Though man is essentially divine in nature, he is prone to vice and committing crimes, thus incurring pātaka or pāpa or sin. This is mainly due to the evil tendencies carried over from the past lives.
Etymologically, the word pāpa (sin) is defined as ‘that from which one has to protect oneself’. It arises first in the mind as the tendency towards vice and manifests itself either in neglecting the prescribed duties or in committing prohibited actions. The scriptures are the primary, if not the sole, authority in this field.
The dharmaśāstras—the works that deal with the religio-social life of the Hindus—have classified sins into two major groups: the mahāpātakas or atipātakas (major or mortal sins) and upapātakas (minor or venial sins).
Brahmahatyā or the killing of a saintly brāhmaṇa, is one of the mahāpātakas that is often mentioned in these works. Any act that will lead either indirectly or directly to the slaying of a brāhmaṇa is brahmahatyā. Even incitement or approval is liable to be branded as brahmahatyā. And it entails unbearable suffering.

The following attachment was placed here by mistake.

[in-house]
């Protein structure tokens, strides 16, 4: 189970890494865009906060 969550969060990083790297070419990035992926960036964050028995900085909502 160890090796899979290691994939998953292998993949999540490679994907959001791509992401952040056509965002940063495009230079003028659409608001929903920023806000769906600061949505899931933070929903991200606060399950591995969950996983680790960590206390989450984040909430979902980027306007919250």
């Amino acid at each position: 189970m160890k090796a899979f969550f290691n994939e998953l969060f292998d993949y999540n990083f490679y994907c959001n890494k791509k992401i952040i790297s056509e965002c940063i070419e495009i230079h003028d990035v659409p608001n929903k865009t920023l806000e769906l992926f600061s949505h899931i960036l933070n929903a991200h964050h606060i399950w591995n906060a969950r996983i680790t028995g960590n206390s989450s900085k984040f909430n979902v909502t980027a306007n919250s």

One does not incur brahmahatyā if one kills a brāhmaṇa who is an ātatāyin (a criminal guilty of grave offences), in self-defence.
With regard to its expiation, there does not seem to be any unanimity among the writers of these works. It ranges from death, up to undergoing severe austerities like offering one’s limbs into fire, walking very long distances with very little or no food, performing sacrifices like Aśvamedha or Abhijit or Gosava and so on.